Birds Of The World:
The Golden-eyed Ducks
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( Originally Published Early 1900's )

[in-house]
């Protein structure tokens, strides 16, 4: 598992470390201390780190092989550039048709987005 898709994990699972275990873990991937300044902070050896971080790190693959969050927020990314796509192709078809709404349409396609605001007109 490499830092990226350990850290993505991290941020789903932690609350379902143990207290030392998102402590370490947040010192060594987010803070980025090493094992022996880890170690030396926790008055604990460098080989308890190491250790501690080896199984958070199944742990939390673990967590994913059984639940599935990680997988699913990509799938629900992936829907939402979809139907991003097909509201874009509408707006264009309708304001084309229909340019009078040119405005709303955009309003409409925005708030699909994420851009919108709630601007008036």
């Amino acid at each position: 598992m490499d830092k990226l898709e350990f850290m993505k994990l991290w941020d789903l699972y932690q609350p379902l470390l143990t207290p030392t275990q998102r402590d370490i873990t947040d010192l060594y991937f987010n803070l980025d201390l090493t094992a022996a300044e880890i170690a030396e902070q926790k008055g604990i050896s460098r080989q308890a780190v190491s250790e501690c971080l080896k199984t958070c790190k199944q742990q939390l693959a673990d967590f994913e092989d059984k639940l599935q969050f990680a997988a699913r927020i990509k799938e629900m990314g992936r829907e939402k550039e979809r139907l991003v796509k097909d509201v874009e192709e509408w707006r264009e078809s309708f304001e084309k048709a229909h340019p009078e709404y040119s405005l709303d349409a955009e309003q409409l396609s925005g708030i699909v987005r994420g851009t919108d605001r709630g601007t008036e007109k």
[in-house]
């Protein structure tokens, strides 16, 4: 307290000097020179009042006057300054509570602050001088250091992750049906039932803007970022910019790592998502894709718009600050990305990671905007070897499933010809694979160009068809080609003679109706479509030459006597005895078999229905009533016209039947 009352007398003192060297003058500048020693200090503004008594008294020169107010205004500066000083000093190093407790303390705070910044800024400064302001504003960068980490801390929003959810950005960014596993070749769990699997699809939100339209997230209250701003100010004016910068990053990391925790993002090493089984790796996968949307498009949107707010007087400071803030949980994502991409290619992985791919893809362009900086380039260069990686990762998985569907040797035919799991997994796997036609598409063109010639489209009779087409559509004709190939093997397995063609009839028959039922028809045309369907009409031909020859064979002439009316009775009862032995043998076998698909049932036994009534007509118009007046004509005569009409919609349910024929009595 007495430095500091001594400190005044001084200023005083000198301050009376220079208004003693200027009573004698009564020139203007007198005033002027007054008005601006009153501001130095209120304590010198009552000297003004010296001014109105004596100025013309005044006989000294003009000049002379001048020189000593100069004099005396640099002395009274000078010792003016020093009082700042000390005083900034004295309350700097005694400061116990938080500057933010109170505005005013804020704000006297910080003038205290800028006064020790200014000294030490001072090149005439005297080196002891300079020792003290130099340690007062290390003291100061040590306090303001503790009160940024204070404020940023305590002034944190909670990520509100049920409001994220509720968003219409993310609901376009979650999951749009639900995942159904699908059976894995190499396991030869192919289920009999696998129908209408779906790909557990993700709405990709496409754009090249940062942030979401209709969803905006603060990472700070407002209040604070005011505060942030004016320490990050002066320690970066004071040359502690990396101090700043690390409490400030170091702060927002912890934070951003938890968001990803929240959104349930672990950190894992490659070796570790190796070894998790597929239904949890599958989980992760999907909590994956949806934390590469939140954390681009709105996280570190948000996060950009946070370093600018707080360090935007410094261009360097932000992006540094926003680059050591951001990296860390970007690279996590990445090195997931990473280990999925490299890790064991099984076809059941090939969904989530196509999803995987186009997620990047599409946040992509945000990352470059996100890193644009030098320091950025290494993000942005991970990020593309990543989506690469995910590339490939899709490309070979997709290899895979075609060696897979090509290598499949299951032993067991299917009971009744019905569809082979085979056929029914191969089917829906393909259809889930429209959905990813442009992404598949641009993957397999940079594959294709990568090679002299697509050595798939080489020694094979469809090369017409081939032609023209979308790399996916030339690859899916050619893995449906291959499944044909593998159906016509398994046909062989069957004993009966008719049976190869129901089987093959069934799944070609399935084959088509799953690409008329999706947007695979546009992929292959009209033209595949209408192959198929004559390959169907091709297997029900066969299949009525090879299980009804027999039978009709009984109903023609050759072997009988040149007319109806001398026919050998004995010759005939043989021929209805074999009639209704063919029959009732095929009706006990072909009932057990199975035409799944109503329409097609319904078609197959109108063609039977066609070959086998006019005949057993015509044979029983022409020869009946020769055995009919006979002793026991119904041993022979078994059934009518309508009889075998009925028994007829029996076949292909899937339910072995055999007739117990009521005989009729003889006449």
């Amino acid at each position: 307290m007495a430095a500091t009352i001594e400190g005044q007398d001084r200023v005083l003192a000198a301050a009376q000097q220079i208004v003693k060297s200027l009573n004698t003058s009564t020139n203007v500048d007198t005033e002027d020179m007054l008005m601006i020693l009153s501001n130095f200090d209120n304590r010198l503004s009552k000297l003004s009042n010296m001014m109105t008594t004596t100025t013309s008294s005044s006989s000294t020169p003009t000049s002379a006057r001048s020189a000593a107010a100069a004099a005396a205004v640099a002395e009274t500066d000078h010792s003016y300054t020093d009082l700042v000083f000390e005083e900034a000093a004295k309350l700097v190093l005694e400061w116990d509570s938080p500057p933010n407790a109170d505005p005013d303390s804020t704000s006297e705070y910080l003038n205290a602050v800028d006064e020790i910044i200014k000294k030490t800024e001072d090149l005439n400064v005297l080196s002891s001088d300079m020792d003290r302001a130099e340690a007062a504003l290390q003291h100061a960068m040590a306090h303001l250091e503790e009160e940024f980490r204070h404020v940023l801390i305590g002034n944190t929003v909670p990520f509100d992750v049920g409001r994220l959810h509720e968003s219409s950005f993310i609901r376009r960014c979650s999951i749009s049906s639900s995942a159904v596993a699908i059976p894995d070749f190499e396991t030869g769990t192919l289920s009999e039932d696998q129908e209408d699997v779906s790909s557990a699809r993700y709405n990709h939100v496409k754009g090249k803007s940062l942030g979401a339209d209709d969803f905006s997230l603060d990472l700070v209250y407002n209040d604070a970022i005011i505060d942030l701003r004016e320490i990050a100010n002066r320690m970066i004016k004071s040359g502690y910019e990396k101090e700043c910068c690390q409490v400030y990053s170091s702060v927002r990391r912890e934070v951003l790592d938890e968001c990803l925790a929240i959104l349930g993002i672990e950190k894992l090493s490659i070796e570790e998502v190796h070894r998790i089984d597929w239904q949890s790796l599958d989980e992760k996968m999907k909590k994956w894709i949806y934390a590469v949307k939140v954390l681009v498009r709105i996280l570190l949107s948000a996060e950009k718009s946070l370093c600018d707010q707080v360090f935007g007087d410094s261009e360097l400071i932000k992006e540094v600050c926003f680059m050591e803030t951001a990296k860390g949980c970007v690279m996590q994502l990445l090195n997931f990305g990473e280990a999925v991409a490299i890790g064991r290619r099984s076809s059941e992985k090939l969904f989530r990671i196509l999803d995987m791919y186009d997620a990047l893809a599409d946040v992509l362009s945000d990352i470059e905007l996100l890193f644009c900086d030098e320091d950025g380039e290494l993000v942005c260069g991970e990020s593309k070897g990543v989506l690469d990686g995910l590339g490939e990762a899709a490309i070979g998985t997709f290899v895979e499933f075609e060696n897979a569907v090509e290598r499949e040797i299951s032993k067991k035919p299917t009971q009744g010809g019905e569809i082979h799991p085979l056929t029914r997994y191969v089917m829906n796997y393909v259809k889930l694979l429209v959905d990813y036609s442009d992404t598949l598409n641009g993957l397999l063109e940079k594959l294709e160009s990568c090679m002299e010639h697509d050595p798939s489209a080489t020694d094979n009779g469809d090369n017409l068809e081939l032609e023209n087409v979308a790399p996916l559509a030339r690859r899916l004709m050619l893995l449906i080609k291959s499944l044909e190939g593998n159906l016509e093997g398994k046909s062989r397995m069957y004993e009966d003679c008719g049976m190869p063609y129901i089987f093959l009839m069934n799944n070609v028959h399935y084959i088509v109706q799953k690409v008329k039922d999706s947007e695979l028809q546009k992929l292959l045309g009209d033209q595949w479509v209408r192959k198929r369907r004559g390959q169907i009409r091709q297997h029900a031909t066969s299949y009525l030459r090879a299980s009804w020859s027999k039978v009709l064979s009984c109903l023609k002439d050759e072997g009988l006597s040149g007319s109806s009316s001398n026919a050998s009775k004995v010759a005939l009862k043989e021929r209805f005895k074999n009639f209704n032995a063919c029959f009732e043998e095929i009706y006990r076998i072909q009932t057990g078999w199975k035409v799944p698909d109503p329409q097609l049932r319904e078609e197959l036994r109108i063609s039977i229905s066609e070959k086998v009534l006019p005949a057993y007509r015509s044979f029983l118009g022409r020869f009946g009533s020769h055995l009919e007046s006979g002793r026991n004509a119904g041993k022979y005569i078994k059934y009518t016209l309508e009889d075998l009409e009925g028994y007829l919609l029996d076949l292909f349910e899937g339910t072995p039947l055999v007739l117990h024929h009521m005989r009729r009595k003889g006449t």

With a melancholy history equal almost to that of the Great Auk is the handsome Labrador or Pied Duck (Camptolaimus labradorius), which is now believed to be extinct, the last individual so far as known having been killed in 1878. It was a large, powerful Duck, from eighteen to twenty-three inches long, the male with the head, upper neck, upper breast, sides, and the Goose-like Birds much of the wings white, while the center of the crown, collar, back, and lower parts are black; the female is brownish gray, with the speculum white. This species was a typical sea Duck, frequenting the Atlantic coasts of North America, probably breeding from Labrador northward, but coming south in winter to Long Island, New Jersey, and possibly the Great Lakes. So far as our knowledge goes it has always been a rare bird, being say and difficult of approach, but as its flesh. was rather tough and dry it was not highly esteemed as a game bird, and so was not taken in any numbers, though Mr. George N. Lawrence states that fifty or more years ago it " was not unusual to see them in Fulton Market, without doubt killed on Long Island." There is very little authentic information regarding its habits, and its nest and eggs are unknown ; in fact, all that apparently remains of this fine Duck are some forty-one skins and a few bones scattered among the museums and collections of the world. The causes which led to its extinction are unknown and unaccountable, although various theories have been proposed to explain it, such as destruction by an epidemic disease, the continued robbing of its nests by Indians, etc.